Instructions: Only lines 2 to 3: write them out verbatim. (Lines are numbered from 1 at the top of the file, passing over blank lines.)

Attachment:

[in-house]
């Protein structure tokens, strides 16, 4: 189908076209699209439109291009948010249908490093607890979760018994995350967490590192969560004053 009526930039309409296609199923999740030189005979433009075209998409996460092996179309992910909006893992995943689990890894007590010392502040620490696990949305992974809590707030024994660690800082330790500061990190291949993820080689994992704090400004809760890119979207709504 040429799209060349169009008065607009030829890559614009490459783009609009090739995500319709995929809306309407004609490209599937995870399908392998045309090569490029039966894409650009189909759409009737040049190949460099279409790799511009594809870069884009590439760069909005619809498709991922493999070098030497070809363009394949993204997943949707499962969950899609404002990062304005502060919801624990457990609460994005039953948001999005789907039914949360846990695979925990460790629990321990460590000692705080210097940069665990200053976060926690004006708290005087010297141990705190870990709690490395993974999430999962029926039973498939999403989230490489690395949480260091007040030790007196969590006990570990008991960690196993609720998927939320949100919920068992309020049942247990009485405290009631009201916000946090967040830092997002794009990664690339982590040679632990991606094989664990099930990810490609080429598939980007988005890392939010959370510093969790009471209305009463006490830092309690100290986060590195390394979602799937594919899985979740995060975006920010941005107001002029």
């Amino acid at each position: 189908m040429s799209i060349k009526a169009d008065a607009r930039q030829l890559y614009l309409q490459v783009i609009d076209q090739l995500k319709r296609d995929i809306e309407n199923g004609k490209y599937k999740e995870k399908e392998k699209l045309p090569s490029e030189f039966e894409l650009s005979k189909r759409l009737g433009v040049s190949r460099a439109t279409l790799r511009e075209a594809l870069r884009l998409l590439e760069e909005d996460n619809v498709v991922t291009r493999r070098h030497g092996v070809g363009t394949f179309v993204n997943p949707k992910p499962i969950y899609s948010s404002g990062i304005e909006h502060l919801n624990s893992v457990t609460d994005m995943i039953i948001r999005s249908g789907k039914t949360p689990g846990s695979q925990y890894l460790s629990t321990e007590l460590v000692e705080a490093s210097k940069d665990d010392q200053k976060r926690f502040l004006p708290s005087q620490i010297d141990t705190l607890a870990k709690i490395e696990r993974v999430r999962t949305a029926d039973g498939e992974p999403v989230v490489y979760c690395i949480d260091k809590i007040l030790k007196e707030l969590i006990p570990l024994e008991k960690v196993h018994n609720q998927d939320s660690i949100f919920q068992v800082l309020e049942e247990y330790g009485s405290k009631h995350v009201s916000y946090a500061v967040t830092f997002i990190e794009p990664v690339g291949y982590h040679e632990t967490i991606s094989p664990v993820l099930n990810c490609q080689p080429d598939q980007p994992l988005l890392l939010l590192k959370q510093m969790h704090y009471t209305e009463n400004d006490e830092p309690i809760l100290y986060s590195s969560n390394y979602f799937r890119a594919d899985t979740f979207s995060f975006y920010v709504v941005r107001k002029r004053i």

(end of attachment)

């Protein structure tokens, strides 16, 4: 189908076209699209439109291009948010249908490093607890979760018994995350967490590192969560004053 009526930039309409296609199923999740030189005979433009075209998409996460092996179309992910909006893992995943689990890894007590010392502040620490696990949305992974809590707030024994660690800082330790500061990190291949993820080689994992704090400004809760890119979207709504 040429799209060349169009008065607009030829890559614009490459783009609009090739995500319709995929809306309407004609490209599937995870399908392998045309090569490029039966894409650009189909759409009737040049190949460099279409790799511009594809870069884009590439760069909005619809498709991922493999070098030497070809363009394949993204997943949707499962969950899609404002990062304005502060919801624990457990609460994005039953948001999005789907039914949360846990695979925990460790629990321990460590000692705080210097940069665990200053976060926690004006708290005087010297141990705190870990709690490395993974999430999962029926039973498939999403989230490489690395949480260091007040030790007196969590006990570990008991960690196993609720998927939320949100919920068992309020049942247990009485405290009631009201916000946090967040830092997002794009990664690339982590040679632990991606094989664990099930990810490609080429598939980007988005890392939010959370510093969790009471209305009463006490830092309690100290986060590195390394979602799937594919899985979740995060975006920010941005107001002029």
């Amino acid at each position: 189908m040429s799209i060349k009526a169009d008065a607009r930039q030829l890559y614009l309409q490459v783009i609009d076209q090739l995500k319709r296609d995929i809306e309407n199923g004609k490209y599937k999740e995870k399908e392998k699209l045309p090569s490029e030189f039966e894409l650009s005979k189909r759409l009737g433009v040049s190949r460099a439109t279409l790799r511009e075209a594809l870069r884009l998409l590439e760069e909005d996460n619809v498709v991922t291009r493999r070098h030497g092996v070809g363009t394949f179309v993204n997943p949707k992910p499962i969950y899609s948010s404002g990062i304005e909006h502060l919801n624990s893992v457990t609460d994005m995943i039953i948001r999005s249908g789907k039914t949360p689990g846990s695979q925990y890894l460790s629990t321990e007590l460590v000692e705080a490093s210097k940069d665990d010392q200053k976060r926690f502040l004006p708290s005087q620490i010297d141990t705190l607890a870990k709690i490395e696990r993974v999430r999962t949305a029926d039973g498939e992974p999403v989230v490489y979760c690395i949480d260091k809590i007040l030790k007196e707030l969590i006990p570990l024994e008991k960690v196993h018994n609720q998927d939320s660690i949100f919920q068992v800082l309020e049942e247990y330790g009485s405290k009631h995350v009201s916000y946090a500061v967040t830092f997002i990190e794009p990664v690339g291949y982590h040679e632990t967490i991606s094989p664990v993820l099930n990810c490609q080689p080429d598939q980007p994992l988005l890392l939010l590192k959370q510093m969790h704090y009471t209305e009463n400004d006490e830092p309690i809760l100290y986060s590195s969560n390394y979602f799937r890119a594919d899985t979740f979207s995060f975006y920010v709504v941005r107001k002029r004053i």